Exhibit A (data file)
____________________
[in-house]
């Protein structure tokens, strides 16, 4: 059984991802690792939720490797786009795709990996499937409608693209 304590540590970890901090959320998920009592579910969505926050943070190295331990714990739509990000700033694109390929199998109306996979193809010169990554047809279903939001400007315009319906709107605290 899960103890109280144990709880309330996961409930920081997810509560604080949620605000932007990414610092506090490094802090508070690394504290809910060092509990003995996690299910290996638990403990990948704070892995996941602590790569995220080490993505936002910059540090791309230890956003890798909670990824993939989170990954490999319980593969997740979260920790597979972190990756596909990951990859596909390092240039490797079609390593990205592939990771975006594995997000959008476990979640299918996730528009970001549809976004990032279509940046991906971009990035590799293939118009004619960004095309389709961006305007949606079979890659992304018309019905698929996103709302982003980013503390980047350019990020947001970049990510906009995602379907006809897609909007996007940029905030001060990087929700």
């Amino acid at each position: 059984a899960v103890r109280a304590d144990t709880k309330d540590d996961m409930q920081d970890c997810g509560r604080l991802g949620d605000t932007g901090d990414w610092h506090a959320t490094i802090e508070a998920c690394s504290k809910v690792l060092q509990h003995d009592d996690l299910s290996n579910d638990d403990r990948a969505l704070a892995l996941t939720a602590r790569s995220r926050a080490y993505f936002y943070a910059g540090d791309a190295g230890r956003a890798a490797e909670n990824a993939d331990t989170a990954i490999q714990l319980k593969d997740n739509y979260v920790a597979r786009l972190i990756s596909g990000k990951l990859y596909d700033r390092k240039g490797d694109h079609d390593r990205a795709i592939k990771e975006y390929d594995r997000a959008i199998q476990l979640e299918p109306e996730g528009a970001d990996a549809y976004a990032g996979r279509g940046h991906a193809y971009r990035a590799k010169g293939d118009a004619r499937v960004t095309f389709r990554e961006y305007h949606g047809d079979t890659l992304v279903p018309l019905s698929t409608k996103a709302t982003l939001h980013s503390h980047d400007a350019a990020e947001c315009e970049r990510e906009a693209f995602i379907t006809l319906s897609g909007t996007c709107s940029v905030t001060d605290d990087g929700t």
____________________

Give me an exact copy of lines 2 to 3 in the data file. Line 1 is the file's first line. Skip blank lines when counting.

């Protein structure tokens, strides 16, 4: 059984991802690792939720490797786009795709990996499937409608693209 304590540590970890901090959320998920009592579910969505926050943070190295331990714990739509990000700033694109390929199998109306996979193809010169990554047809279903939001400007315009319906709107605290 899960103890109280144990709880309330996961409930920081997810509560604080949620605000932007990414610092506090490094802090508070690394504290809910060092509990003995996690299910290996638990403990990948704070892995996941602590790569995220080490993505936002910059540090791309230890956003890798909670990824993939989170990954490999319980593969997740979260920790597979972190990756596909990951990859596909390092240039490797079609390593990205592939990771975006594995997000959008476990979640299918996730528009970001549809976004990032279509940046991906971009990035590799293939118009004619960004095309389709961006305007949606079979890659992304018309019905698929996103709302982003980013503390980047350019990020947001970049990510906009995602379907006809897609909007996007940029905030001060990087929700």
């Amino acid at each position: 059984a899960v103890r109280a304590d144990t709880k309330d540590d996961m409930q920081d970890c997810g509560r604080l991802g949620d605000t932007g901090d990414w610092h506090a959320t490094i802090e508070a998920c690394s504290k809910v690792l060092q509990h003995d009592d996690l299910s290996n579910d638990d403990r990948a969505l704070a892995l996941t939720a602590r790569s995220r926050a080490y993505f936002y943070a910059g540090d791309a190295g230890r956003a890798a490797e909670n990824a993939d331990t989170a990954i490999q714990l319980k593969d997740n739509y979260v920790a597979r786009l972190i990756s596909g990000k990951l990859y596909d700033r390092k240039g490797d694109h079609d390593r990205a795709i592939k990771e975006y390929d594995r997000a959008i199998q476990l979640e299918p109306e996730g528009a970001d990996a549809y976004a990032g996979r279509g940046h991906a193809y971009r990035a590799k010169g293939d118009a004619r499937v960004t095309f389709r990554e961006y305007h949606g047809d079979t890659l992304v279903p018309l019905s698929t409608k996103a709302t982003l939001h980013s503390h980047d400007a350019a990020e947001c315009e970049r990510e906009a693209f995602i379907t006809l319906s897609g909007t996007c709107s940029v905030t001060d605290d990087g929700t």